In a recent column for Livemint, the novelist and columnist Manu Joseph asks, in reference to the recent Delhi ‘riots’, “Why is it that angry Hindus have been unable to tell their side of the story to the world?” The story being talked about is one of their suffering which, he rightly says, should merit equal consideration as that of Muslims. Joseph reiterates the fact that although many of the dead were actually Hindus, the world and liberal India turned a blind eye to that fact and selectively reacted to the victimhood of Muslims.
Joseph and several others have given voice to these facts which could be and often are neglected in the war of narratives where facts remain the only weapons when everything else fails to stand ground. Although Joseph cherry picks two instances (Bernie Sanders and Alexandria Occasio-Cortez—two foreign nationals) to epitomize this neglect and ignores ample others wherein these facts have received a more unequivocal statement, his point that an equal acknowledgment of the Hindu suffering was wanting still stands. But is that all Joseph and his analog others want to demonstrate? That the facticity of narratives was skewed? Regrettably not.
Joseph adds a final addendum to this: that this factual turpitude, as it were, signifies that the majority, in this case Hindus, can no longer tell their story—that they were victims as well. Glaringly, he says, “Brahmins, Caucasians, Israelis, and men have all tried.” One can barely search for nuance when Joseph says it. Prima facie, all his factual heavy lifting (though facts are scarce in the piece) was done to claim that since a number of Hindus were victims as well, the majority’s suffering remains unacknowledged and hence their story unheard.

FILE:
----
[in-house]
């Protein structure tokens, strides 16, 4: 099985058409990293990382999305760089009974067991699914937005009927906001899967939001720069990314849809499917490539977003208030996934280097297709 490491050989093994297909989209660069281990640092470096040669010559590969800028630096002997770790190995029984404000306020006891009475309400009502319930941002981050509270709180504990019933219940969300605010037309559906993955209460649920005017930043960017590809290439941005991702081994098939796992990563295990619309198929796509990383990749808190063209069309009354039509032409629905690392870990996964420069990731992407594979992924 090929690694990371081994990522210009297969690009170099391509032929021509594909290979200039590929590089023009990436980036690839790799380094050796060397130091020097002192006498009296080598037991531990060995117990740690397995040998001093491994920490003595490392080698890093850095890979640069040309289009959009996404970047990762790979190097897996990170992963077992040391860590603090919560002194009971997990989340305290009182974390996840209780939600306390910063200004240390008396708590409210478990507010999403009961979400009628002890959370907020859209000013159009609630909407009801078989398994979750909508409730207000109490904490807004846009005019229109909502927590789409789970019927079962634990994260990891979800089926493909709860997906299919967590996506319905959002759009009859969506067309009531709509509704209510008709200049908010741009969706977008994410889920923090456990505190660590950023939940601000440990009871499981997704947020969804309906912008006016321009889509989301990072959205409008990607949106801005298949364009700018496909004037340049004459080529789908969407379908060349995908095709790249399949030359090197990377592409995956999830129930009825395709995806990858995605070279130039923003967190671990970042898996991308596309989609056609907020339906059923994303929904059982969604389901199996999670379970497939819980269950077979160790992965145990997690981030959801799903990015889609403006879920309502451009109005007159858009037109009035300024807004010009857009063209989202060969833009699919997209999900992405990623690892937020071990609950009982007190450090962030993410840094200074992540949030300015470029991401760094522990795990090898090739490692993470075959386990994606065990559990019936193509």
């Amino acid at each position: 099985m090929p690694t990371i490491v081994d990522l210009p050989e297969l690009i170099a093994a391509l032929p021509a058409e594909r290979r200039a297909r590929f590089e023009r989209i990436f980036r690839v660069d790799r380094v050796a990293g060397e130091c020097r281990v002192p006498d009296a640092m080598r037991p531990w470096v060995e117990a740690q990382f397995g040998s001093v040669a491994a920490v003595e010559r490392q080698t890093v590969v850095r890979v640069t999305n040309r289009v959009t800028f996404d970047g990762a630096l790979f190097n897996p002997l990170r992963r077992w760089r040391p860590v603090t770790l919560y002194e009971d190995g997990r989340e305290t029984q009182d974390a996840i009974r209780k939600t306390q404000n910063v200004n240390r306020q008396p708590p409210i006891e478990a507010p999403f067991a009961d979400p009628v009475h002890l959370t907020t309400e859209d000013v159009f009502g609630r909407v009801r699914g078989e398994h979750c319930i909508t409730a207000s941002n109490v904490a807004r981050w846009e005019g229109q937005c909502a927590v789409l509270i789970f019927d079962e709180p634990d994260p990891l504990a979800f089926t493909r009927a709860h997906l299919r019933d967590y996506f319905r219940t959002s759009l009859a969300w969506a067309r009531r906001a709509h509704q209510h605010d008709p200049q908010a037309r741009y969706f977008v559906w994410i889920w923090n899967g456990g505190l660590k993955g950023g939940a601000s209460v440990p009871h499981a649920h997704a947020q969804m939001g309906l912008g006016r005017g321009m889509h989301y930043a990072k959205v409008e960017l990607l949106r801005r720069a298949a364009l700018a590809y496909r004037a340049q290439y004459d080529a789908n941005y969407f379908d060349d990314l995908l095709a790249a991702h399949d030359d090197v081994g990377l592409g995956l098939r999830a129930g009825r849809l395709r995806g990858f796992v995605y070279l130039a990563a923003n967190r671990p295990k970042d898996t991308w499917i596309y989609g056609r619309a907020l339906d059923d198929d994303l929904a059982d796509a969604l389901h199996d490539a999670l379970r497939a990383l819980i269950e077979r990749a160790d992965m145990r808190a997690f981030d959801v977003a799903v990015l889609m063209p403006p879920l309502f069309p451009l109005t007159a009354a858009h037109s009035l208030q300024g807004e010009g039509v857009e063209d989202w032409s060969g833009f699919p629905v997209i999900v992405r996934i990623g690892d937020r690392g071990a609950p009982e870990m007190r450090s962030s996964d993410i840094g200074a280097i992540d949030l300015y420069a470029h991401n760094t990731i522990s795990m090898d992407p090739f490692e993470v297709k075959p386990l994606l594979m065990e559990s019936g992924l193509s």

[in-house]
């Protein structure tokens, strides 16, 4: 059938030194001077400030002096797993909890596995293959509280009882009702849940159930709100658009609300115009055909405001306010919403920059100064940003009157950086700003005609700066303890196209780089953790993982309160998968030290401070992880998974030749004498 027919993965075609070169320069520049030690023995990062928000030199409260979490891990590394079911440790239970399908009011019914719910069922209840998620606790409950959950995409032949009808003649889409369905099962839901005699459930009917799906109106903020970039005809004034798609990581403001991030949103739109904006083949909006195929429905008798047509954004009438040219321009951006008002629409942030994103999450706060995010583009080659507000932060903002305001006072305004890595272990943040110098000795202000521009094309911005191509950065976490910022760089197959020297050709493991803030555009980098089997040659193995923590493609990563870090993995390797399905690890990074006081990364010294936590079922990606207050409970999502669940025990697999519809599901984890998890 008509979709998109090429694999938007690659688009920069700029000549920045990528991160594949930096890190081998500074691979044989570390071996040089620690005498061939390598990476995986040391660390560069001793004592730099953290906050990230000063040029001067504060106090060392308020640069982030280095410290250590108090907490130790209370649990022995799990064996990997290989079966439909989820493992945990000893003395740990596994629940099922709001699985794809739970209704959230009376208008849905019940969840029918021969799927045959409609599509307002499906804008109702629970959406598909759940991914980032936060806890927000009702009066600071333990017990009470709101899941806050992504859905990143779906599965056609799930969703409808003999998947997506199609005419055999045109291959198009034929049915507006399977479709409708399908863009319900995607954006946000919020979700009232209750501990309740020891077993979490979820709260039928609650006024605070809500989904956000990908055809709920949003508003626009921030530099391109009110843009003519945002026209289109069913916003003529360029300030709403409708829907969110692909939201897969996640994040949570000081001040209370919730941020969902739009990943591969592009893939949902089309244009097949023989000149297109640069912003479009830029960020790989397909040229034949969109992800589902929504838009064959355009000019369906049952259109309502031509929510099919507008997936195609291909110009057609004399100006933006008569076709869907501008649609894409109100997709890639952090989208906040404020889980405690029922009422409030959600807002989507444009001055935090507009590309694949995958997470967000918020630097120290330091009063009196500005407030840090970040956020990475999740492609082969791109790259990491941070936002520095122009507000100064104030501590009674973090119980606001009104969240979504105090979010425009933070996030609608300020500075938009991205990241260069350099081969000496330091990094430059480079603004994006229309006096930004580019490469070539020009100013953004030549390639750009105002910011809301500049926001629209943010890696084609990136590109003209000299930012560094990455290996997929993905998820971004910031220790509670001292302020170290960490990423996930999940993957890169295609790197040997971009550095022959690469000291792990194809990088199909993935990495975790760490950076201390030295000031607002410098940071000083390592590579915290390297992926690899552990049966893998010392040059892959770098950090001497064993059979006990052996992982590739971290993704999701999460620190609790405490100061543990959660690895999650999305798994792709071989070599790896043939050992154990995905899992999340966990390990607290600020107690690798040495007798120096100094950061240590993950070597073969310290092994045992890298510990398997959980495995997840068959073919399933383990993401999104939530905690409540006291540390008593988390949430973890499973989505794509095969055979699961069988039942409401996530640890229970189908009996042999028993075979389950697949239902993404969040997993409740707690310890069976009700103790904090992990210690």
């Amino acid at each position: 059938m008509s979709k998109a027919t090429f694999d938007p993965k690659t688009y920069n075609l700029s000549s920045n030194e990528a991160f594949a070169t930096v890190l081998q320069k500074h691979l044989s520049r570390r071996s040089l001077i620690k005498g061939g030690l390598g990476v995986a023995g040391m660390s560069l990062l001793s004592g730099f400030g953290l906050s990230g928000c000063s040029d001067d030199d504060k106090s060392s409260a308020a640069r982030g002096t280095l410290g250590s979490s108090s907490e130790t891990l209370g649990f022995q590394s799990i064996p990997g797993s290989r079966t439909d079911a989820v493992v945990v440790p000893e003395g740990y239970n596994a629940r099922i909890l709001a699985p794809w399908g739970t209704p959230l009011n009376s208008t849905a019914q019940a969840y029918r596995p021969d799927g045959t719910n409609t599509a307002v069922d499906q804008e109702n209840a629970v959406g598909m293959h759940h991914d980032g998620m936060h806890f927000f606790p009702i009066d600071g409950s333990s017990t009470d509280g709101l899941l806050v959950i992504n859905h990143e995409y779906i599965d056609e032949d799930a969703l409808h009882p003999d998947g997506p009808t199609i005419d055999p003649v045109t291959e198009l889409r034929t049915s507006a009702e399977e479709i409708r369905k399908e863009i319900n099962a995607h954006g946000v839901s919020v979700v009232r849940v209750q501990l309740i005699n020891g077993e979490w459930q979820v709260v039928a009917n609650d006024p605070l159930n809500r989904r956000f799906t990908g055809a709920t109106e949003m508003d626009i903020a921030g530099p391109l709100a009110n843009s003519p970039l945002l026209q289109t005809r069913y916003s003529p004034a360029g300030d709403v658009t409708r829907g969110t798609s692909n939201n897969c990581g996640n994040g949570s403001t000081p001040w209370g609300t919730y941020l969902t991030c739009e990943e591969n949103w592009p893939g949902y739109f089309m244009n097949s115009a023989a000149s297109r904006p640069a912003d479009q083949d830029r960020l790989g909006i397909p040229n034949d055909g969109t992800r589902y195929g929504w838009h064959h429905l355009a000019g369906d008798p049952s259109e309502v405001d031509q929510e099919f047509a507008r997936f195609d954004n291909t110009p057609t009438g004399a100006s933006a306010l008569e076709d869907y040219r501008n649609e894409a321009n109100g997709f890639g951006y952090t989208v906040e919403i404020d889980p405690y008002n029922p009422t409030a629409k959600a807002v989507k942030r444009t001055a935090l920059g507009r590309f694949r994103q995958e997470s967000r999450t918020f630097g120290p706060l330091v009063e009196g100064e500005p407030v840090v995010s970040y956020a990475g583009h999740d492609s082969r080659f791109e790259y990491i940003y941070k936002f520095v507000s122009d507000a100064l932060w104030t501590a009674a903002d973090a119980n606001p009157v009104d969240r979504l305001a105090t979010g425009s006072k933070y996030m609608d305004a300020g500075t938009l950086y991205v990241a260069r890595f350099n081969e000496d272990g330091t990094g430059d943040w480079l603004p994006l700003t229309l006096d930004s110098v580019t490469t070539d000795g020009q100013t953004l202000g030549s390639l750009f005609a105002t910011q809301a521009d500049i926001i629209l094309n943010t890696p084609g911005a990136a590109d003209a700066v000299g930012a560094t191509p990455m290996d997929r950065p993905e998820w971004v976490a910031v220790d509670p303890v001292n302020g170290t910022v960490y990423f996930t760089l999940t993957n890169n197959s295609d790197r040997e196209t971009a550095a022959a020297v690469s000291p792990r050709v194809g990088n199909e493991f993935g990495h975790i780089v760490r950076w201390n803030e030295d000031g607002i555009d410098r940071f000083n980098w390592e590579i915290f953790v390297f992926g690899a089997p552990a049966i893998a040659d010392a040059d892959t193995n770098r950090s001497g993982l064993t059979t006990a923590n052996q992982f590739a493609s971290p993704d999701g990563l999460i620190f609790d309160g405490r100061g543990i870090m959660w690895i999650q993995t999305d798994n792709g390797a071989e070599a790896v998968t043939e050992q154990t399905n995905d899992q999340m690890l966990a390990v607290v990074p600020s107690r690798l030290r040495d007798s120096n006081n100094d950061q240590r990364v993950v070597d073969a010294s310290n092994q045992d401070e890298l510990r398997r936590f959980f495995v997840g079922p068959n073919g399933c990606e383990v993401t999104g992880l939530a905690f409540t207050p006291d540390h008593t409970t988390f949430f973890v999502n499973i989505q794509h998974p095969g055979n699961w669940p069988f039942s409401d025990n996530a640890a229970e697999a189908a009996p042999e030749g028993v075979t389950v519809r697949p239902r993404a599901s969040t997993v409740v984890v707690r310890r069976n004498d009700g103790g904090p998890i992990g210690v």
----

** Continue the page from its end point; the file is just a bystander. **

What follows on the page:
Are we to assume that since once in a while a couple of Israeli soldiers die fighting knife-wielding Palestinian children or in an ambush, Israelis have a story of suffering to tell wherein they are the victims of the Palestinian oppression? Certainly, Joseph’s argument has gone way off its premise. He has turned the deaths of a certain number of Hindus into a pathos of the majority’s suffering and put his own spin to the assumption that the majority can’t play the victim card. Simply by claiming that they can’t play the victim card he already portrays them as victims.
The analytical gimmickry of such apologetics in favor of majoritarianism is vividly visible in the case of Joseph. If by his logic, a number of Muslims dying doesn’t qualify as anti-minority violence or genocide (a term he has misgivings using about perhaps because the body count is too low), how does the death of an even lesser number of Hindus count as a majority’s story, to use his dubbing? The appropriation of stats which seems so important to majoritarian apologists like Joseph takes a backseat when a history of anti-minority violence is narrated to them. After all, majoritarianism breeds through collective amnesia. A sizable number of Europeans seem to have forgotten the wraith of Nazism. Likewise at home, the Partition, Babri demolition, and Godhra seem too ancient for such apologists to realize that when majoritarianism fools itself for a victim, the only stories left to be told are of everything but it.